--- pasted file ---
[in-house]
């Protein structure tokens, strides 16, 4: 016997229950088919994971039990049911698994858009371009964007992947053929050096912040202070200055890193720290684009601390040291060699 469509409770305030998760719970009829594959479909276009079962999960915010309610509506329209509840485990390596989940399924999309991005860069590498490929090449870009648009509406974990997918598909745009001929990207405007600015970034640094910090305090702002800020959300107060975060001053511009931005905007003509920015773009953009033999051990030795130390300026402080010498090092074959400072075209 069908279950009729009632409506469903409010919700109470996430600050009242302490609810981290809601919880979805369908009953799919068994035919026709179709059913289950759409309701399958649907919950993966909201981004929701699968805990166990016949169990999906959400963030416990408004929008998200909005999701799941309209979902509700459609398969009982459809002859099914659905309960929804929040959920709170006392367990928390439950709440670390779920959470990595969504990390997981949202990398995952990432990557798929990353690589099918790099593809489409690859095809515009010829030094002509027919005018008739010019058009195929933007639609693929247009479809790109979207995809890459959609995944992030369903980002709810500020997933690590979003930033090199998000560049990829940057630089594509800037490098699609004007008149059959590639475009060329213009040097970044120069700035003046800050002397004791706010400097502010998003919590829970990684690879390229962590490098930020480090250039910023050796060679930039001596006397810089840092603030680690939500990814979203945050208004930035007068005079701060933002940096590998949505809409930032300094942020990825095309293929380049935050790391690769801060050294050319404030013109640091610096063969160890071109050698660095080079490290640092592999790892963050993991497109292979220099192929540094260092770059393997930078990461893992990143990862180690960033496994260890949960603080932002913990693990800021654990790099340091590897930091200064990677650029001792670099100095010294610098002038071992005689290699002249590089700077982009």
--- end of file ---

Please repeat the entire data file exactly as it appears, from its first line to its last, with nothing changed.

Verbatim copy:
[in-house]
């Protein structure tokens, strides 16, 4: 016997229950088919994971039990049911698994858009371009964007992947053929050096912040202070200055890193720290684009601390040291060699 469509409770305030998760719970009829594959479909276009079962999960915010309610509506329209509840485990390596989940399924999309991005860069590498490929090449870009648009509406974990997918598909745009001929990207405007600015970034640094910090305090702002800020959300107060975060001053511009931005905007003509920015773009953009033999051990030795130390300026402080010498090092074959400072075209 069908279950009729009632409506469903409010919700109470996430600050009242302490609810981290809601919880979805369908009953799919068994035919026709179709059913289950759409309701399958649907919950993966909201981004929701699968805990166990016949169990999906959400963030416990408004929008998200909005999701799941309209979902509700459609398969009982459809002859099914659905309960929804929040959920709170006392367990928390439950709440670390779920959470990595969504990390997981949202990398995952990432990557798929990353690589099918790099593809489409690859095809515009010829030094002509027919005018008739010019058009195929933007639609693929247009479809790109979207995809890459959609995944992030369903980002709810500020997933690590979003930033090199998000560049990829940057630089594509800037490098699609004007008149059959590639475009060329213009040097970044120069700035003046800050002397004791706010400097502010998003919590829970990684690879390229962590490098930020480090250039910023050796060679930039001596006397810089840092603030680690939500990814979203945050208004930035007068005079701060933002940096590998949505809409930032300094942020990825095309293929380049935050790391690769801060050294050319404030013109640091610096063969160890071109050698660095080079490290640092592999790892963050993991497109292979220099192929540094260092770059393997930078990461893992990143990862180690960033496994260890949960603080932002913990693990800021654990790099340091590897930091200064990677650029001792670099100095010294610098002038071992005689290699002249590089700077982009």